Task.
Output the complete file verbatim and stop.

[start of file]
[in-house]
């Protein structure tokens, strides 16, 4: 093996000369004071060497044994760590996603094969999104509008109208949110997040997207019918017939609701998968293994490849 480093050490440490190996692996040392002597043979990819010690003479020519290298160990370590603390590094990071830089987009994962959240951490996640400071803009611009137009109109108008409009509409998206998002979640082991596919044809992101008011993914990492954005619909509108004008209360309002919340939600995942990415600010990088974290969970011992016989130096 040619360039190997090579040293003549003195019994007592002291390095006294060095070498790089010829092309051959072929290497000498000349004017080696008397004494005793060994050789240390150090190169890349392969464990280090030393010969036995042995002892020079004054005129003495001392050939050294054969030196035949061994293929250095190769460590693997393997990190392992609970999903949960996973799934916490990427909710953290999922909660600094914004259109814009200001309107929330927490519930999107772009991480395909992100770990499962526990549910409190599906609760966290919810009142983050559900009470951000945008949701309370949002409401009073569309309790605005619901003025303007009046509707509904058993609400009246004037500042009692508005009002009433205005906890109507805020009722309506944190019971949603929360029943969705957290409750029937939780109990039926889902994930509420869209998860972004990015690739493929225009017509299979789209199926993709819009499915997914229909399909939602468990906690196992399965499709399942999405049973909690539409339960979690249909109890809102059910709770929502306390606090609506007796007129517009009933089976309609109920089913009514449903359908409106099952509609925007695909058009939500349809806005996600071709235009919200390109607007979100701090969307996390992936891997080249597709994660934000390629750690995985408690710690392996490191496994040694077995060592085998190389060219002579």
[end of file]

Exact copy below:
[in-house]
């Protein structure tokens, strides 16, 4: 093996000369004071060497044994760590996603094969999104509008109208949110997040997207019918017939609701998968293994490849 480093050490440490190996692996040392002597043979990819010690003479020519290298160990370590603390590094990071830089987009994962959240951490996640400071803009611009137009109109108008409009509409998206998002979640082991596919044809992101008011993914990492954005619909509108004008209360309002919340939600995942990415600010990088974290969970011992016989130096 040619360039190997090579040293003549003195019994007592002291390095006294060095070498790089010829092309051959072929290497000498000349004017080696008397004494005793060994050789240390150090190169890349392969464990280090030393010969036995042995002892020079004054005129003495001392050939050294054969030196035949061994293929250095190769460590693997393997990190392992609970999903949960996973799934916490990427909710953290999922909660600094914004259109814009200001309107929330927490519930999107772009991480395909992100770990499962526990549910409190599906609760966290919810009142983050559900009470951000945008949701309370949002409401009073569309309790605005619901003025303007009046509707509904058993609400009246004037500042009692508005009002009433205005906890109507805020009722309506944190019971949603929360029943969705957290409750029937939780109990039926889902994930509420869209998860972004990015690739493929225009017509299979789209199926993709819009499915997914229909399909939602468990906690196992399965499709399942999405049973909690539409339960979690249909109890809102059910709770929502306390606090609506007796007129517009009933089976309609109920089913009514449903359908409106099952509609925007695909058009939500349809806005996600071709235009919200390109607007979100701090969307996390992936891997080249597709994660934000390629750690995985408690710690392996490191496994040694077995060592085998190389060219002579």